by Preston Radtke, Ryan Fine, Sarah James and Phil Akin
Music reviews were a new endeavor for Byte this year, but it was a great first year to cover. We saw some disappointments from previously loved artists like Arcade Fire and Blondie, to be sure, but we also saw some pleasant comebacks and changeups from the likes of Lorde, Aimee Mann and Paramore. Some of these albums made us smile and others made us cry, but they all left some sort of indelible mark on us, and that’s why they’re the best albums of 2017.
Blanck Mass – World Eater
World Eater is rough, a musical kick to the eardrums that makes most pieces from Benjamin Powers’ original band quiver. There are naturally no lyrics to this record, but the implications of the textures are all too apparent: domination and apocalypse. If everything in 2017 is a political statement as some have said, then World Eater is the part of the statement where the Chicago-sized robots from that other galaxy come in and play tennis with school buses filled with children and play hopscotch on Manhattan. – Preston Radtke
Mount Eerie – A Crow Looked at Me
To even attempt to quantify A Crow Looked at Me with a slot on some year-end list is in some ways to take away from its unique solemnity and rawness as a work of art. Born in the aftermath of one of the most paralyzing tragedies that could possibly strike a person, this album has been described by its creator Phil Elverum as “barely music”. And that’s not really an arguable statement: the lyrics, if they can be called that, are so unfiltered that they read more like a therapy session than any conventional verse or chorus. By measures that far outweigh its minimal instrumentation, A Crow Looked at Me is one of the heaviest albums to be released this year, and it’s possibly one of the most naked expressions of grief ever released for the public. – Ryan Fine
Aimee Mann – Mental Illness
Aimee Mann was one of those periphery musicians that many people knew of and respected, yet didn’t really know. It was getting late for Ms. Mann; her diehards had fallen off the bandwagon with 2012’s Charmer and her cameo on that one Portlandia episode was becoming more and more relevant: a songstress that people knew of, name dropped on occasion, and yes, confused with Sarah McLachlan. Mental Illness was her sort-of comeback record, the battering ram that smashed her back into the sort-of mainstream.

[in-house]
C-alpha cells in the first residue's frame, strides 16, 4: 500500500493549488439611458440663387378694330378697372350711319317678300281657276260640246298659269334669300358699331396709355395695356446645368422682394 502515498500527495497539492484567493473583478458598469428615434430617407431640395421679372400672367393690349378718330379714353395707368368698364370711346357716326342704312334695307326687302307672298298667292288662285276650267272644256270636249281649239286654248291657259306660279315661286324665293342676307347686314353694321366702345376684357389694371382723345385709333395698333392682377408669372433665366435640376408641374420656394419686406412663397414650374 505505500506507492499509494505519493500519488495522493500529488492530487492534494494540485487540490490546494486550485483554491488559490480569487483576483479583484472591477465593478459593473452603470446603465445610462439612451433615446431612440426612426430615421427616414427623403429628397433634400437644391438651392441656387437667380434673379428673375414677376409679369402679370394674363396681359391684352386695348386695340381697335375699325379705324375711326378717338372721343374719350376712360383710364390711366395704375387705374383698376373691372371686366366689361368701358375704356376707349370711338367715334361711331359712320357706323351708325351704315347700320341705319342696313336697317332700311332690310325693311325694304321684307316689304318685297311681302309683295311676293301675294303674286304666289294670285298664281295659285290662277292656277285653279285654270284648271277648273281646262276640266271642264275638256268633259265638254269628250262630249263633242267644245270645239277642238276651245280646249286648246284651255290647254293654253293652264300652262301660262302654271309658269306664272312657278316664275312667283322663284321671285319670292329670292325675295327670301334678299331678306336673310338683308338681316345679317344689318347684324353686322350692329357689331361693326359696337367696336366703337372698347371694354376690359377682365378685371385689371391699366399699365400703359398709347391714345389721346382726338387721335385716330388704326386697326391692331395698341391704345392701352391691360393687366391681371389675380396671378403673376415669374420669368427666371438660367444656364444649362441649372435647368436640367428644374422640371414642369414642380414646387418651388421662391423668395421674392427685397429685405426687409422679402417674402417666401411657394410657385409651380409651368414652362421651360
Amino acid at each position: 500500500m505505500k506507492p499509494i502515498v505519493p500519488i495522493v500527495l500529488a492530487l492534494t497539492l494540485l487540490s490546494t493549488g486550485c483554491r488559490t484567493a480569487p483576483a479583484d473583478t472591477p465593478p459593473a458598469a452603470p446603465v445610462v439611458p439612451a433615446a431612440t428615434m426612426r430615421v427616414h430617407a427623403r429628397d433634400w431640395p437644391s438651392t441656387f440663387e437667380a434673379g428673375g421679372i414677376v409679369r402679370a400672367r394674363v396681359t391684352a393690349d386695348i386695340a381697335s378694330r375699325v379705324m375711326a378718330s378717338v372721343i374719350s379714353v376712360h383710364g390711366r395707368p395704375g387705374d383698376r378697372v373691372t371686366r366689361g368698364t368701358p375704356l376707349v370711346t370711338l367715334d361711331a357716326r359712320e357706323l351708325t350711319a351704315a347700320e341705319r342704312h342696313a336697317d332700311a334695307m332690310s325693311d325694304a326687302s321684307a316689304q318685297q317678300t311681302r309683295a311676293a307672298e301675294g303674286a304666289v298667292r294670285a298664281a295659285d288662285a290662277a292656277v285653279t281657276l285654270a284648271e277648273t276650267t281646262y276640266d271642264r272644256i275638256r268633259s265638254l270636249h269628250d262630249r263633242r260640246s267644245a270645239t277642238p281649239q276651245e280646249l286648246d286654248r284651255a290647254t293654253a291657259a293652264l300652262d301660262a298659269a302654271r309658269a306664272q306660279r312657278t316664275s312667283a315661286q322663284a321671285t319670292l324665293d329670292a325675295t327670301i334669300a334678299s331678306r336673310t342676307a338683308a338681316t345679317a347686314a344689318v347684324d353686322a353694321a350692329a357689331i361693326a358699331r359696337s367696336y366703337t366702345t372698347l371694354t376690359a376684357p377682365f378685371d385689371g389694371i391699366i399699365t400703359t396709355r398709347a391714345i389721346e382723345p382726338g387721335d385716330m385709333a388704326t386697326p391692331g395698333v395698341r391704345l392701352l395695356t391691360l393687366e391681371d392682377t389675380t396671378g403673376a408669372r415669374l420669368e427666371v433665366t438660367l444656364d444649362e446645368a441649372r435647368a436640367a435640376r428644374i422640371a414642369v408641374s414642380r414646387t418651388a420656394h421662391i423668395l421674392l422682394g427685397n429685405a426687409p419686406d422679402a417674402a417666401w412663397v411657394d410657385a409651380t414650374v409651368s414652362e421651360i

The record itself is kind of what you’d expect a Mann record to be. Acoustic guitar-driven, pastoral and simple. In an industry that rewards musicianship centering on youth, Mann produced a capsule of an aging but still relevant standout, bemoaning the past while acknowledging her place in the world. – Preston Radtke
Kendrick Lamar – DAMN.
If To Pimp a Butterfly was Kendrick Lamar’s My Beautiful Dark Twisted Fantasy, then DAMN. certainly follows through as his Yeezus. His previous full-length album, a politically and racially charged epic full of countless guest appearances, brought him to new levels of reverence in the hip-hop universe. Fans wondered how he would make an even more grandiose statement now that the era of Trump had officially been ushered in, and the short answer is, he didn’t.
DAMN., Kendrick Lamar’s most personalized statement by far, serves mostly as a snapshot of himself as an artist and a chronicle of how he got to this point. It’s a powerful record, but it gets its power from a much more reflective and restrained place than we’ve come to expect. We’ve heard enough of Kendrick Lamar the orator for the time being; now is the time to hear from Kendrick Lamar the person. – Ryan Fine
Perfume Genius – No Shape